The Merriam-Webster online dictionary defines a diamond-in-the-rough as “having exceptional qualities or potential but lacking refinement or polish.” Whatever the end result, I certainly can attest that the image in this post, “White Tree No. 3 (Embrace the Night),” began by lacking in refinement and polish.
This image was captured during the wonderful summer of 2012, when I was spending several evenings a week photographing in Rocky Mountain National Park. I photographed as the sun was setting and, as is my habit, continued photographing until well after the sun had sunk below the horizon. As the light grew fainter and fainter, the images naturally grew darker and darker, until there simply wasn’t enough light to get a good capture without undertaking shutter speeds of several minutes. This image was one of the last I captured, and therefore one of the more substantially underexposed. You can see just how underexposed at the end of this post, where I have included the unedited JPG captured by my camera.
I didn’t return to this image until more than one year later, and even then by accident. I was going through my image archives, looking for something completely different, and time was running out because I had to be out the door shortly for an appointment. I didn’t find the image I was looking for, but with only about five or ten minutes left, I stumbled across this one. With time short, and expectations low, I decided to open up the image just to see what I could make out of it.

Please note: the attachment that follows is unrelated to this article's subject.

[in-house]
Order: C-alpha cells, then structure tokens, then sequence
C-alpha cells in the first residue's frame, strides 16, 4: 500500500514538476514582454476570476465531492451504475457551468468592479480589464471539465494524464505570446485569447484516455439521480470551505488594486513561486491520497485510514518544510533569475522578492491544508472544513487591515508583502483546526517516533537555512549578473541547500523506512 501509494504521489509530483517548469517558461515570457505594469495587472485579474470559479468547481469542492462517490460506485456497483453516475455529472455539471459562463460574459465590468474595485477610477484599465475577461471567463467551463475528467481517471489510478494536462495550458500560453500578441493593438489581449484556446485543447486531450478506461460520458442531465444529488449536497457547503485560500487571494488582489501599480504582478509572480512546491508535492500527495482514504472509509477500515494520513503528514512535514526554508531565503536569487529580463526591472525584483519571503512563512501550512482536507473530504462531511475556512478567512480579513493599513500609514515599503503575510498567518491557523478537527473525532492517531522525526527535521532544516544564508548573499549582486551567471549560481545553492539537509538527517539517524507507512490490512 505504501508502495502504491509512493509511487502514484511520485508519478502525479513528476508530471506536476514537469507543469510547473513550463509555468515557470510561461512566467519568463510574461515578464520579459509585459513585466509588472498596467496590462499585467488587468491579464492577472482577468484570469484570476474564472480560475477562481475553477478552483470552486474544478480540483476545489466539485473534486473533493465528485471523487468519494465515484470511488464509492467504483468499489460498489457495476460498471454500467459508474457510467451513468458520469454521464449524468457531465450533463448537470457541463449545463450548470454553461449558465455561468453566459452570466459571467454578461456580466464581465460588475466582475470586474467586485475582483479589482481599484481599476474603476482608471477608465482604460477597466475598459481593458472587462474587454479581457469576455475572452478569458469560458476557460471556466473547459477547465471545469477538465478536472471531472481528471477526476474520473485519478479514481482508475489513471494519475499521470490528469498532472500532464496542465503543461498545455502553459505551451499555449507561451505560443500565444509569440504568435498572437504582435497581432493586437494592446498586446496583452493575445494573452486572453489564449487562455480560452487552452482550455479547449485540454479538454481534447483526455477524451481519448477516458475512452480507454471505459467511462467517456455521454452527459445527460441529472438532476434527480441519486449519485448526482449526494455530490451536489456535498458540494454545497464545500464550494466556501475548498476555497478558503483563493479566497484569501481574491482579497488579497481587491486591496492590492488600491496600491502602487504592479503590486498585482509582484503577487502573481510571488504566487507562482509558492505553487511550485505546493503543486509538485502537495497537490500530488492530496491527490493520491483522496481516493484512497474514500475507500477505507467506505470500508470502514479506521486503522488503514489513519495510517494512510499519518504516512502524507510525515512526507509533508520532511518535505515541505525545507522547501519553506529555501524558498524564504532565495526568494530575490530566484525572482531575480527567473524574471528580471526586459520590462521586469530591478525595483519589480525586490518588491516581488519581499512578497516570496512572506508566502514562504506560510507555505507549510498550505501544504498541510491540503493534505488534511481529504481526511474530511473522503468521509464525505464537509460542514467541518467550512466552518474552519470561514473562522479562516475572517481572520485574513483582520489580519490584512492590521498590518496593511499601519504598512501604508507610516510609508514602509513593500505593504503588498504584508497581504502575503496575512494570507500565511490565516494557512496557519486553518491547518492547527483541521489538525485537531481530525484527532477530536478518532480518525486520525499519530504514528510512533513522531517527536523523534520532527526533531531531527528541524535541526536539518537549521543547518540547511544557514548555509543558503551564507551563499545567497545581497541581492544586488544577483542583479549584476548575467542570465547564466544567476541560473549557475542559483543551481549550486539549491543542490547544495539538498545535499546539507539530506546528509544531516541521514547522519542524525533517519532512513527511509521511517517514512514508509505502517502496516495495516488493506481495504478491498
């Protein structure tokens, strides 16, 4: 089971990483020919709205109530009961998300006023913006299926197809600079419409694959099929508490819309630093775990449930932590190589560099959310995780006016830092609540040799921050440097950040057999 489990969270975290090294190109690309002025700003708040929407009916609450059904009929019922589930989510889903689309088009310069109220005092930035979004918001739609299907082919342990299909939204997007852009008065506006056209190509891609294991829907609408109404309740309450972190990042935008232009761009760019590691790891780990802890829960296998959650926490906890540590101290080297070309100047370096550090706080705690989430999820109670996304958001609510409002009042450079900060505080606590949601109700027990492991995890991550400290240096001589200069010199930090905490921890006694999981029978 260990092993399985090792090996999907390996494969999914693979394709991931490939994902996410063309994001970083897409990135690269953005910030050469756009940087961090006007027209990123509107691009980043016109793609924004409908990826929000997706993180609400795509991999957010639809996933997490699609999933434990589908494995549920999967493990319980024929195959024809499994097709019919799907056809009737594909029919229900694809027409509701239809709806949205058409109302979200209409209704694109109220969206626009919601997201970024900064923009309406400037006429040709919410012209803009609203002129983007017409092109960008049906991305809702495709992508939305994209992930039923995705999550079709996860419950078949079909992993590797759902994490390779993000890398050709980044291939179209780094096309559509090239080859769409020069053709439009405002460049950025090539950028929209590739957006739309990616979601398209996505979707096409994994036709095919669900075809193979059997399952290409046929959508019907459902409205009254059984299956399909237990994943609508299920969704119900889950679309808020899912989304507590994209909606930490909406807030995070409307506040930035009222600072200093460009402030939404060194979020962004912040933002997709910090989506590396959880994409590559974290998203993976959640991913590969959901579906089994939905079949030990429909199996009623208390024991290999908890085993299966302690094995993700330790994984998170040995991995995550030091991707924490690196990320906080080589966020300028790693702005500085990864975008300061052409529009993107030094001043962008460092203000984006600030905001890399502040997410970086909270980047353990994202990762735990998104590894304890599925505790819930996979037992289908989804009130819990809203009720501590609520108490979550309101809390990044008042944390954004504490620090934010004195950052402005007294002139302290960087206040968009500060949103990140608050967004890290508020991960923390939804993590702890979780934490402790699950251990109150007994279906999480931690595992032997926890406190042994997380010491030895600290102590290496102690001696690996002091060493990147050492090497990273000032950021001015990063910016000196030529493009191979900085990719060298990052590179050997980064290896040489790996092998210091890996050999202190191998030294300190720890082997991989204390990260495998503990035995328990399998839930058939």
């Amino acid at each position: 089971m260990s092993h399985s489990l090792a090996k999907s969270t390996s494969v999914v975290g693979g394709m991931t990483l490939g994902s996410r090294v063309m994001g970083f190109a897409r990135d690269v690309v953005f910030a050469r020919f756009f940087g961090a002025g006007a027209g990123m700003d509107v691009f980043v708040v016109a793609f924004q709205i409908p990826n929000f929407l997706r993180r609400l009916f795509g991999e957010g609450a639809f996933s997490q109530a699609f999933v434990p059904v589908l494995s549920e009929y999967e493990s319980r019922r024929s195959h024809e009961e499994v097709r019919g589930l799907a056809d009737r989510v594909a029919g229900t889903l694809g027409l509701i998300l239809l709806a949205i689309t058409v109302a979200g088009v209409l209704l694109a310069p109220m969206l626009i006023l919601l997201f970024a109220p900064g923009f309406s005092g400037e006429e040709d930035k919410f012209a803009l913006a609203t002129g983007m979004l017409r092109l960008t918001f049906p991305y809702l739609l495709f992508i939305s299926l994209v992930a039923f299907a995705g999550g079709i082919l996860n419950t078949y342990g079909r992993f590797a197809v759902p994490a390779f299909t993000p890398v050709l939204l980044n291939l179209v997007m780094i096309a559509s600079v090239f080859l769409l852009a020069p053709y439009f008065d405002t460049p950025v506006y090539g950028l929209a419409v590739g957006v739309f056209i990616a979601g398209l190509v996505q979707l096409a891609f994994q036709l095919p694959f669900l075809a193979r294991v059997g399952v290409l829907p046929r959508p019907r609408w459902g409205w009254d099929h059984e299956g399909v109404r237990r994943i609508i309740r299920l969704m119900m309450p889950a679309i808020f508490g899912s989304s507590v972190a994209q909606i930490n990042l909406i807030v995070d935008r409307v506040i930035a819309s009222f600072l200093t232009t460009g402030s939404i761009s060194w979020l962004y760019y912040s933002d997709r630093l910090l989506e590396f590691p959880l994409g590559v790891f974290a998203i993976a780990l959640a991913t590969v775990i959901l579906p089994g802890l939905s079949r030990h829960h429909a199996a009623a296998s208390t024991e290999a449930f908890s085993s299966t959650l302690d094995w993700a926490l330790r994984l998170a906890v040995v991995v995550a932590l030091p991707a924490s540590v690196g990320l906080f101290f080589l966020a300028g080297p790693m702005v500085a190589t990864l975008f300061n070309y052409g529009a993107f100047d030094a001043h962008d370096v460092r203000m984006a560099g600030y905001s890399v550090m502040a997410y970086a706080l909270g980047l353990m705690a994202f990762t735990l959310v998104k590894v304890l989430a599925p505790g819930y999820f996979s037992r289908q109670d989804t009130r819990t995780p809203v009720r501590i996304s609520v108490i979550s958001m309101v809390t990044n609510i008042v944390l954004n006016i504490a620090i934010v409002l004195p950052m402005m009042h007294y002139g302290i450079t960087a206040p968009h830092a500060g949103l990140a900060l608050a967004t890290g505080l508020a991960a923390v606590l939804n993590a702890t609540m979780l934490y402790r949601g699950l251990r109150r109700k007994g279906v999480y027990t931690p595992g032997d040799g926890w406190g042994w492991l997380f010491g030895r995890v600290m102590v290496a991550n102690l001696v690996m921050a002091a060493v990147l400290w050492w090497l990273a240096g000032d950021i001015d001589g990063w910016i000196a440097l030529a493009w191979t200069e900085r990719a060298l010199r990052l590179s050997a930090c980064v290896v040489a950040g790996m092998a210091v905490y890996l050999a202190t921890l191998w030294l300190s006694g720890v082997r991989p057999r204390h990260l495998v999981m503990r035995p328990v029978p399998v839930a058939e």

I’m glad I did. I truly am astonished at just how much information was able to be recovered from this file. A simple adjustment of the exposure slider to the RAW file brought back an incredible amount of tonality and detail that was still lurking in the capture. Because the final image still is quite low key, I perhaps didn’t have to push the exposure adjustment to extremes, but still I’m impressed at just how much shadow detail can be recovered from a RAW file when using a digital camera.
The bigger lesson, of course, is that this image turned out to be a diamond in the rough. A little refinement and polish, and I’m quite happy with it. It makes me wonder, though, how many other diamonds in the rough are hiding in my image archives. Now that I know they may be there, I’ll be looking for them.